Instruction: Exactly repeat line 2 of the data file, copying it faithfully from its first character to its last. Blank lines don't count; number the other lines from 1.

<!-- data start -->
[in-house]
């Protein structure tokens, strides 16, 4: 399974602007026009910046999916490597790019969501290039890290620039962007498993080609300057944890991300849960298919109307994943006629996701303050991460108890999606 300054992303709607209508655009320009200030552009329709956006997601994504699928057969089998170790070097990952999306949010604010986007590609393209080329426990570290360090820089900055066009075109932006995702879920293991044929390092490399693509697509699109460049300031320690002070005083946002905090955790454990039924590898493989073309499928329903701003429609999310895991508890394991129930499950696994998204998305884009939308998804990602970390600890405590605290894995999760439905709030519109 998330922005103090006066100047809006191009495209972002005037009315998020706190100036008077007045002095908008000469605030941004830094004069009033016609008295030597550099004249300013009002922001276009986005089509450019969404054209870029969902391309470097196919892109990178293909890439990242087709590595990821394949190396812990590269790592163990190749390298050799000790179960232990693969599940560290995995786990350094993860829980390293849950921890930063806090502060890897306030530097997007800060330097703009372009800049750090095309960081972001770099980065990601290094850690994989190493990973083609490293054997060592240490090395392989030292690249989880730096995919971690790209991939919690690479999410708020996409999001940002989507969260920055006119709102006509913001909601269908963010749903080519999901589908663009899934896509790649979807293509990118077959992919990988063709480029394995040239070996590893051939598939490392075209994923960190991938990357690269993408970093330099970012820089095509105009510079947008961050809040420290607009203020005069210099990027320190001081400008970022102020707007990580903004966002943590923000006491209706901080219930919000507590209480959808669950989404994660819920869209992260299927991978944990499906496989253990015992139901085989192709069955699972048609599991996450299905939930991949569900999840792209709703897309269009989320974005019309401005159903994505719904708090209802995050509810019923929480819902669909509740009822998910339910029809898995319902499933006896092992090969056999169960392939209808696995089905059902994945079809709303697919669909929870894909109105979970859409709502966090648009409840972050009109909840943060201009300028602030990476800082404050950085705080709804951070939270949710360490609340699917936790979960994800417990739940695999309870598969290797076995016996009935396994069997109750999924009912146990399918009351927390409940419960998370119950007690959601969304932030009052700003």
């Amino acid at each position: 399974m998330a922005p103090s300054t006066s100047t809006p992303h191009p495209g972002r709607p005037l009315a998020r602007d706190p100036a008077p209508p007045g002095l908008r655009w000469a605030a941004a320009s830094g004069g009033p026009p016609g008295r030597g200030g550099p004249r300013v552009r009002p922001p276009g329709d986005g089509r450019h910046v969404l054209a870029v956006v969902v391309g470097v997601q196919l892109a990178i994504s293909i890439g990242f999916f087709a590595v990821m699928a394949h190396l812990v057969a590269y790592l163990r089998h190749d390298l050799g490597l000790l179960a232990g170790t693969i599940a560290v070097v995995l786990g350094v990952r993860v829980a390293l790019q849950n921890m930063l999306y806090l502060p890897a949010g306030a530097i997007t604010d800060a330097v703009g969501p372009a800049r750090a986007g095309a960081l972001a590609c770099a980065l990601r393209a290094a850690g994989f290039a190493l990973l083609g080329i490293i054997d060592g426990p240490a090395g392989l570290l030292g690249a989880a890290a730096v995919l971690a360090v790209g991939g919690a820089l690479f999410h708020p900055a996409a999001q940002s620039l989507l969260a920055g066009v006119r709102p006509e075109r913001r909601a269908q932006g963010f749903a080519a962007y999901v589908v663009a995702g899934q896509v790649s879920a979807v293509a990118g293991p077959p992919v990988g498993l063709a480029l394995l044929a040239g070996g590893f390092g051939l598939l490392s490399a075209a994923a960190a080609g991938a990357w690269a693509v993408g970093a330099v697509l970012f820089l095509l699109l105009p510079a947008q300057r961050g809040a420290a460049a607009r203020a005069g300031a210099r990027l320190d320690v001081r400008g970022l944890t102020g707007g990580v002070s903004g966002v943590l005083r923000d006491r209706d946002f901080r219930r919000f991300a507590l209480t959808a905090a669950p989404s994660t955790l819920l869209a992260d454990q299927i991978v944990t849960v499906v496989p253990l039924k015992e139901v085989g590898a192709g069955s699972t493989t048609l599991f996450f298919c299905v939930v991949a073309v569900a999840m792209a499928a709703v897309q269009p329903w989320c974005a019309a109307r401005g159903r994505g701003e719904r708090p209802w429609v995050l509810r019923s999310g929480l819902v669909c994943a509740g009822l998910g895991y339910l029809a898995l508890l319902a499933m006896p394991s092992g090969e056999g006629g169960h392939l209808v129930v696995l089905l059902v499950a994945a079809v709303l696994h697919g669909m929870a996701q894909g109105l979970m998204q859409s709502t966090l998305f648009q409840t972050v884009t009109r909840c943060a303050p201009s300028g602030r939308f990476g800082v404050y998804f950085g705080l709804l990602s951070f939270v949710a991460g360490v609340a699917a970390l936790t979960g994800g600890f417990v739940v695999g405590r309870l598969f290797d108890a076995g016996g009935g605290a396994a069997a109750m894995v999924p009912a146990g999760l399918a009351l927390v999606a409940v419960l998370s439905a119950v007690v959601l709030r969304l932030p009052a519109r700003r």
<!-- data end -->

């Protein structure tokens, strides 16, 4: 399974602007026009910046999916490597790019969501290039890290620039962007498993080609300057944890991300849960298919109307994943006629996701303050991460108890999606 300054992303709607209508655009320009200030552009329709956006997601994504699928057969089998170790070097990952999306949010604010986007590609393209080329426990570290360090820089900055066009075109932006995702879920293991044929390092490399693509697509699109460049300031320690002070005083946002905090955790454990039924590898493989073309499928329903701003429609999310895991508890394991129930499950696994998204998305884009939308998804990602970390600890405590605290894995999760439905709030519109 998330922005103090006066100047809006191009495209972002005037009315998020706190100036008077007045002095908008000469605030941004830094004069009033016609008295030597550099004249300013009002922001276009986005089509450019969404054209870029969902391309470097196919892109990178293909890439990242087709590595990821394949190396812990590269790592163990190749390298050799000790179960232990693969599940560290995995786990350094993860829980390293849950921890930063806090502060890897306030530097997007800060330097703009372009800049750090095309960081972001770099980065990601290094850690994989190493990973083609490293054997060592240490090395392989030292690249989880730096995919971690790209991939919690690479999410708020996409999001940002989507969260920055006119709102006509913001909601269908963010749903080519999901589908663009899934896509790649979807293509990118077959992919990988063709480029394995040239070996590893051939598939490392075209994923960190991938990357690269993408970093330099970012820089095509105009510079947008961050809040420290607009203020005069210099990027320190001081400008970022102020707007990580903004966002943590923000006491209706901080219930919000507590209480959808669950989404994660819920869209992260299927991978944990499906496989253990015992139901085989192709069955699972048609599991996450299905939930991949569900999840792209709703897309269009989320974005019309401005159903994505719904708090209802995050509810019923929480819902669909509740009822998910339910029809898995319902499933006896092992090969056999169960392939209808696995089905059902994945079809709303697919669909929870894909109105979970859409709502966090648009409840972050009109909840943060201009300028602030990476800082404050950085705080709804951070939270949710360490609340699917936790979960994800417990739940695999309870598969290797076995016996009935396994069997109750999924009912146990399918009351927390409940419960998370119950007690959601969304932030009052700003």